Advanced English 11
March 18, 2013
Themes in John Steinbeck’s Of Mice and Men
The wide variety of themes in Of Mice and Men set the tone of what life was like during this time along with problems characters faced. The themes in John Steinbeck’s work give the reader an inside look at why the book was written, the author’s motives, and points he is trying to bring across to the reader. In some cases, a lesson can be learned. In all, Steinbeck presents the reader with about eight different themes in Of Mice and Men. The themes range from the American dream to friendship, and how it affects the characters and situations throughout the story.
Individuality in Of Mice and Men plays a big role in how the plot comes about in the novel. In the novel, no one character is alike any other. Because of this, this sets up the novel to be more interesting considering every character comes from a different background and they all have different views on topics. “Lennie Small, an itinerant ranch hand like his friend, George Milton, is a tall powerful man, who is mentally handicapped (Telgen “Characters”).” Being that Lennie is one of the main characters in the novel, he is usually somehow tied into any wrongdoings that Steinbeck creates due to his physicality traits and handicap. “Lennie does not have the intellectual capacity to erect emotional barriers, or to acquire the niceties of polite intercourse (Schultz).” With Lennie not being able to control himself in most situations, this sets himself up for destruction from the beginning. His habits eventually lead him to his death when George has no other option but to kill Lennie. Another very individual character is Curley. “Curley, the owner’s son, marries a woman of questionable moral character to bolster his own image of himself and to mitigate the male-dominated atmosphere on the ranch (Schultz).” Curley is a very narcissistic character in the novel that believes he is the only authority on the ranch with all the power. He believes he sits high on the throne due to the fact he can tell people what to do or else he will fire them with the snap of a finger. His wife, who is very controlled by Curley, often flirts with the other men on the ranch due to the isolation that Curley presents her with. The other very individual character in the novel would be Crooks. “Crooks the “nigger” stable buck, doubly isolated by his race and consequent segregation from the white ranch hands in his own little shack with books his only comfort, confesses to Lennie, “A guy goes nuts if he ain’t got nobody (Schultz).” During the time period in which the novel is set, segregation was huge throughout the United States. Crooks, being a stable hand and then being African- American on top of it, is a very individual character in the novel. No one wants to be his friend or let alone speak to him. Because of this, Crooks learns to rely on books to comfort him which none of the other ranch hands do, considering they all have one decent companion on the ranch.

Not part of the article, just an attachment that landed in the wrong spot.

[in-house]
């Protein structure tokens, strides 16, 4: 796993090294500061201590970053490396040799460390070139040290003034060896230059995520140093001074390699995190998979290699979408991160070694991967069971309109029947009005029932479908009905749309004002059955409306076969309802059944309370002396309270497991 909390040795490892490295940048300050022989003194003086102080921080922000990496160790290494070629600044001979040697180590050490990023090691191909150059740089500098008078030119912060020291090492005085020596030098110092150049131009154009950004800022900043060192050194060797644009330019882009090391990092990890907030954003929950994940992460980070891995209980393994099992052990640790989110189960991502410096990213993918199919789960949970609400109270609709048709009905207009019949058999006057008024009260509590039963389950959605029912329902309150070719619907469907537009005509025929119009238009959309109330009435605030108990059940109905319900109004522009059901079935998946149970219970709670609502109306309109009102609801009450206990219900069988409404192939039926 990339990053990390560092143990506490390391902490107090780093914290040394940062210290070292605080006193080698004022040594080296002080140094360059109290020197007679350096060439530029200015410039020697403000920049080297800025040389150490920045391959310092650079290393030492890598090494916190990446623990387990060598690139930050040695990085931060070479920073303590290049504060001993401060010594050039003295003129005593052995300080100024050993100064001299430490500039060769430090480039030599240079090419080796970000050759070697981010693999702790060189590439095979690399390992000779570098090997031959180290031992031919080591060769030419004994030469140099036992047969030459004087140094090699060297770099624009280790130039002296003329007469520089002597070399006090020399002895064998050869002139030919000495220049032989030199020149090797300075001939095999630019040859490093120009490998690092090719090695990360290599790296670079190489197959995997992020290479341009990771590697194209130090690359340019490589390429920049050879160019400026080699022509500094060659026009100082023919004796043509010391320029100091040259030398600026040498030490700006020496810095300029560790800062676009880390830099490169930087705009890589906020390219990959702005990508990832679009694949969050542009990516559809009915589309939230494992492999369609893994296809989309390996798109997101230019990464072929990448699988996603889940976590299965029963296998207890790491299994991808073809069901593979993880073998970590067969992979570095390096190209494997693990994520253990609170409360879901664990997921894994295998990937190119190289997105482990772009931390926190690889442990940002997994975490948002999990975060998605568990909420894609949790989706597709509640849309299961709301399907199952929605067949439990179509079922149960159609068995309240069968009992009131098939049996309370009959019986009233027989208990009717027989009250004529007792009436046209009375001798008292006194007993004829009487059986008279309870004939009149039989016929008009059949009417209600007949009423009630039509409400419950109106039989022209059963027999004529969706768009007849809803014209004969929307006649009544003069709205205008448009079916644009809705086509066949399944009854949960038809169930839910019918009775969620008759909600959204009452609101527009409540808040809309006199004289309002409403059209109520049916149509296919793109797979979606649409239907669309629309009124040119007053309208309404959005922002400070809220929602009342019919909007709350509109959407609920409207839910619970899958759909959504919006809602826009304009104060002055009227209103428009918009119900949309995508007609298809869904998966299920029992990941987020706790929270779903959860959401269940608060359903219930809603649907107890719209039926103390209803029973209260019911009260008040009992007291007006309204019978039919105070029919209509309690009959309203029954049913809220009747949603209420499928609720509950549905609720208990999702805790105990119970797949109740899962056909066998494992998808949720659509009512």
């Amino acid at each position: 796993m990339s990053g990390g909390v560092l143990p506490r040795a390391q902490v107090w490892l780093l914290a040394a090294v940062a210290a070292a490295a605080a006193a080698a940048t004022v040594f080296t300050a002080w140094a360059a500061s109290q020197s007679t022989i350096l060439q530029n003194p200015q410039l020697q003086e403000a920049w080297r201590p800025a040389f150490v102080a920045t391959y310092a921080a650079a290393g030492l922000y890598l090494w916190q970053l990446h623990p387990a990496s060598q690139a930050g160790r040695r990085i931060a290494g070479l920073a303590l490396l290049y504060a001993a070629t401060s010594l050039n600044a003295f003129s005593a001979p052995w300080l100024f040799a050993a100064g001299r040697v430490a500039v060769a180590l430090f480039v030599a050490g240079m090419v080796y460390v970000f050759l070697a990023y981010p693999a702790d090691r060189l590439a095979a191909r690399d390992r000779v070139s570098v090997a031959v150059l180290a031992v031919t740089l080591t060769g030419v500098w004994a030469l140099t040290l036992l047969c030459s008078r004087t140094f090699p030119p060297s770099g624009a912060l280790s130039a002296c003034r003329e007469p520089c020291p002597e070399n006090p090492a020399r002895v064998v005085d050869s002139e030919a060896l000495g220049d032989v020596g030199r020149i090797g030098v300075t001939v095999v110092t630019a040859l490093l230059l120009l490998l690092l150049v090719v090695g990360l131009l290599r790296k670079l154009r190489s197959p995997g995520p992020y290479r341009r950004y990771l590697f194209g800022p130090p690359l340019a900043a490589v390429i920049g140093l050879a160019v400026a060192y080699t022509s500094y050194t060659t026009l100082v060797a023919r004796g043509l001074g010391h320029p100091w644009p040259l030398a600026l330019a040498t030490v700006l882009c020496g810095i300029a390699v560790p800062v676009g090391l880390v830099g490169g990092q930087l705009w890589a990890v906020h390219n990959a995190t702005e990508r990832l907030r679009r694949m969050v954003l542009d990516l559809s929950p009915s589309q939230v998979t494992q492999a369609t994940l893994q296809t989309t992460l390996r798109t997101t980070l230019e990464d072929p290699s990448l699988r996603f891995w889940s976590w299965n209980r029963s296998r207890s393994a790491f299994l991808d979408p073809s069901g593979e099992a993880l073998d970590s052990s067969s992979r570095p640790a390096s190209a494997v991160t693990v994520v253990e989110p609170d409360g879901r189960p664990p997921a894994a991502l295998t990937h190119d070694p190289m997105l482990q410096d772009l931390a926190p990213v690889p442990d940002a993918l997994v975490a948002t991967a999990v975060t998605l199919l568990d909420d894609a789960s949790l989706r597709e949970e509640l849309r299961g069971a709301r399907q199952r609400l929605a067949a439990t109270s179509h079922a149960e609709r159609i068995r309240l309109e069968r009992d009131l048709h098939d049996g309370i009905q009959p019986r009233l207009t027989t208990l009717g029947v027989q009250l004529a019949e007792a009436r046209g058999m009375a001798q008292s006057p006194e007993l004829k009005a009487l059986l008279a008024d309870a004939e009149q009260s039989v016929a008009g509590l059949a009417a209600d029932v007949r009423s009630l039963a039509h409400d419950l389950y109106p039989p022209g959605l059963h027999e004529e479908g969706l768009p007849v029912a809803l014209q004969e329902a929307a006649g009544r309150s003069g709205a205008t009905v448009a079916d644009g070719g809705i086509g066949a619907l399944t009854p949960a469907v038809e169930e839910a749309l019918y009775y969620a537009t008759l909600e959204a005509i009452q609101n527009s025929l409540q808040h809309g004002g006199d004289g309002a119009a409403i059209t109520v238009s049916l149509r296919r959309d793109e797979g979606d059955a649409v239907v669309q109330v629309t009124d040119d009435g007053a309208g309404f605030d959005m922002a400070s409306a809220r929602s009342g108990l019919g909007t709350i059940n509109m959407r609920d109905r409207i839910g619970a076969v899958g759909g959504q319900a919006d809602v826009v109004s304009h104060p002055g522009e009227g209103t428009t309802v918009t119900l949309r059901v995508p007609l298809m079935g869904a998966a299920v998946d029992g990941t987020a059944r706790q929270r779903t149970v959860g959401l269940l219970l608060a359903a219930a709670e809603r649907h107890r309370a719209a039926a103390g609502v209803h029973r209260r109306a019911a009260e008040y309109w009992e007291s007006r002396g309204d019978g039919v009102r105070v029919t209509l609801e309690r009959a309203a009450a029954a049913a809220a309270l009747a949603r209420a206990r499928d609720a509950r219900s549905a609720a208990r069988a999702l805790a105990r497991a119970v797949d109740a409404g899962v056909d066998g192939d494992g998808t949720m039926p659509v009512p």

Probably one of the most sought after themes in Of Mice and Men would be the chase for the American Dream. The American Dream in general is just finding the ideal life in the greatest country in the world. For Lennie, George and the other ranch hands on the farm, the American Dream can be summarized into simply owning land where you are your own boss. “We see many characters in search of what America promises but caught in the clutches of circumstances which often seem to frustrate their search (Swan).” The ranch hands on the farm are in a way imprisoned in a way of life which only has one escape, death. The ultimate goal for our two main characters, Lennie and George, is to save up a set amount of money which would be enough to be able to buy their own farm and live life how they wish. “More than a dream of land or property or riches or even a house of one’s own, George’s vision encompasses a broader range of...
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